Introducing ALS Awareness Month - June 1: Erin Serack #MakingItPossible

Continue reading Erin's story below; I can still vividly recall a question from a job interview I attended when I was about 19 years old; “Do you consider yourself to be a lucky person?” I remember pausing briefly before replying “No, I don’t.” The interviewer then asked me “What makes you say that?” to which my response was “Well, I’ve never won any contests or the lottery…I’m really not lucky at all!” The interviewer then spoke again, “We don’t believe you need to win the lottery to be considered lucky. We believe if you’ve had a good upbringing, a loving family, a roof over your head, food on the table, access to education, and freedom to pursue the things you want in life, you are lucky.” It was a moment of awakening for my ego-centered 19 year old brain, and I’ve reflected on those words almost every day of my life since.   The truth is, I was very lucky, and have continued to be extremely fortunate throughout my life. I have a loving and supportive immediate and extended family. I was able to attend University after high school, and have had the opportunity to work in a variety of different careers until I settled on one that I found fulfilling. I have been given numerous opportunities with my company to develop and grow in my career, one of which relocated me from Saskatoon to Calgary three and a half years ago. I have been fortunate enough to travel to different countries and experience different cultures (though my list of places yet to go is still long!). Most importantly, I have been extremely fortunate to have developed incredibly strong friendships over my lifetime, some going back to grade school, and some as recent as this past year, since my diagnosis.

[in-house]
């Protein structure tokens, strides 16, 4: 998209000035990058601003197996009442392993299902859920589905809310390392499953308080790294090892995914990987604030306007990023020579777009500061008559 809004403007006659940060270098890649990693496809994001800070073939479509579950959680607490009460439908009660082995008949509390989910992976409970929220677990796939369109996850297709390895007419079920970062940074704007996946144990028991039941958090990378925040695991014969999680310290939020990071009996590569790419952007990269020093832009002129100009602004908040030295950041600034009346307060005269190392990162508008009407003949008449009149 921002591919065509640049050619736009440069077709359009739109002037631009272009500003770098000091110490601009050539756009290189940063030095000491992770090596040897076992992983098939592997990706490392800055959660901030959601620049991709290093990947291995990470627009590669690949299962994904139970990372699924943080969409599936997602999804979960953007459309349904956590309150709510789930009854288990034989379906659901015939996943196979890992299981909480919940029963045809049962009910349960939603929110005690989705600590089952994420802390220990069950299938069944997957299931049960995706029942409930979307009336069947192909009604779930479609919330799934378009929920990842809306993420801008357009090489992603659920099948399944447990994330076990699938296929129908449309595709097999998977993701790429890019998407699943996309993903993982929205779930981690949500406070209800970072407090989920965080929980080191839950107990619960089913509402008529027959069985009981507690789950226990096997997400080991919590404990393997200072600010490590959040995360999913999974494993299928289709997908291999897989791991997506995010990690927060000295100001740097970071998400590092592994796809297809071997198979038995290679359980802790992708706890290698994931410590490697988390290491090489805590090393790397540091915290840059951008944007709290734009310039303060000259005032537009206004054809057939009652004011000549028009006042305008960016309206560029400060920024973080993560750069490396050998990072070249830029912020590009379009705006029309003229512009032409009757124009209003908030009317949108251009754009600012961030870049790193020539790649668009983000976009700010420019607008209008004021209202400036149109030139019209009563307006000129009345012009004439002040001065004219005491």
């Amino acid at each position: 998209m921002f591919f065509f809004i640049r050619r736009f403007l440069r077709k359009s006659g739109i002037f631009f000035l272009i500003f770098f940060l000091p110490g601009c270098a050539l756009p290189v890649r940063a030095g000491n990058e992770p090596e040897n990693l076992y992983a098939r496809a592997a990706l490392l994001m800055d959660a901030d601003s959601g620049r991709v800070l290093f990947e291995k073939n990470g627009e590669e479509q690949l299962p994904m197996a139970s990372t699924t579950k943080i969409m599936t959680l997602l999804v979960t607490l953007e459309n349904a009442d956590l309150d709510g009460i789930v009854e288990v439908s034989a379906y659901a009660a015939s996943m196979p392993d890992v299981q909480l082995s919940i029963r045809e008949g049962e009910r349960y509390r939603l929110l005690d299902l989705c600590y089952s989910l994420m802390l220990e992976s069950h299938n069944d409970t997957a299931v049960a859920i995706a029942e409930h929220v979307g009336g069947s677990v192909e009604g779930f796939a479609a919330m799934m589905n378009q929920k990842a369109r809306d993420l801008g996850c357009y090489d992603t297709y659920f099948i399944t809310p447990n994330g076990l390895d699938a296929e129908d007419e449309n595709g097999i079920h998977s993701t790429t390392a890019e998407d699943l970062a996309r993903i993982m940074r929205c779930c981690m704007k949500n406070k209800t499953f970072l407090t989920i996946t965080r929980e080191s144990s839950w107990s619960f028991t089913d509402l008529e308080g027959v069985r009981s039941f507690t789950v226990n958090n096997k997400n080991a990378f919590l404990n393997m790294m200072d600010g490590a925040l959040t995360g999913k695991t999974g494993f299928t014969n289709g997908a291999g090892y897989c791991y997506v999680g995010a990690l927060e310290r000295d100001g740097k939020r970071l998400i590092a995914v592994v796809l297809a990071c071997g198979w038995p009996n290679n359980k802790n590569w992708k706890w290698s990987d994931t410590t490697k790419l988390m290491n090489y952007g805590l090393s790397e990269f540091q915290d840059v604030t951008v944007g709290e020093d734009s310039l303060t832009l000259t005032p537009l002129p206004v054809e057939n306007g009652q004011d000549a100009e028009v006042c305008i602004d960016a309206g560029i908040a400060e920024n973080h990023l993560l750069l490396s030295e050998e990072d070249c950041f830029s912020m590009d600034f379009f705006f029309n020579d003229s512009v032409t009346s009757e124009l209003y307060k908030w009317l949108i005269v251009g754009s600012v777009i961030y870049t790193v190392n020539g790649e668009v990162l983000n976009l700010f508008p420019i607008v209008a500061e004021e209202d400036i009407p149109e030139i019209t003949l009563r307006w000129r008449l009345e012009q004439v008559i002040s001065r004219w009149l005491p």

Continue reading Erin's story below;

I can still vividly recall a question from a job interview I attended when I was about 19 years old; “Do you consider yourself to be a lucky person?” I remember pausing briefly before replying “No, I don’t.” The interviewer then asked me “What makes you say that?” to which my response was “Well, I’ve never won any contests or the lottery…I’m really not lucky at all!” The interviewer then spoke again, “We don’t believe you need to win the lottery to be considered lucky. We believe if you’ve had a good upbringing, a loving family, a roof over your head, food on the table, access to education, and freedom to pursue the things you want in life, you are lucky.” It was a moment of awakening for my ego-centered 19 year old brain, and I’ve reflected on those words almost every day of my life since.
 

The truth is, I was very lucky, and have continued to be extremely fortunate throughout my life. I have a loving and supportive immediate and extended family. I was able to attend University after high school, and have had the opportunity to work in a variety of different careers until I settled on one that I found fulfilling. I have been given numerous opportunities with my company to develop and grow in my career, one of which relocated me from Saskatoon to Calgary three and a half years ago. I have been fortunate enough to travel to different countries and experience different cultures (though my list of places yet to go is still long!). Most importantly, I have been extremely fortunate to have developed incredibly strong friendships over my lifetime, some going back to grade school, and some as recent as this past year, since my diagnosis.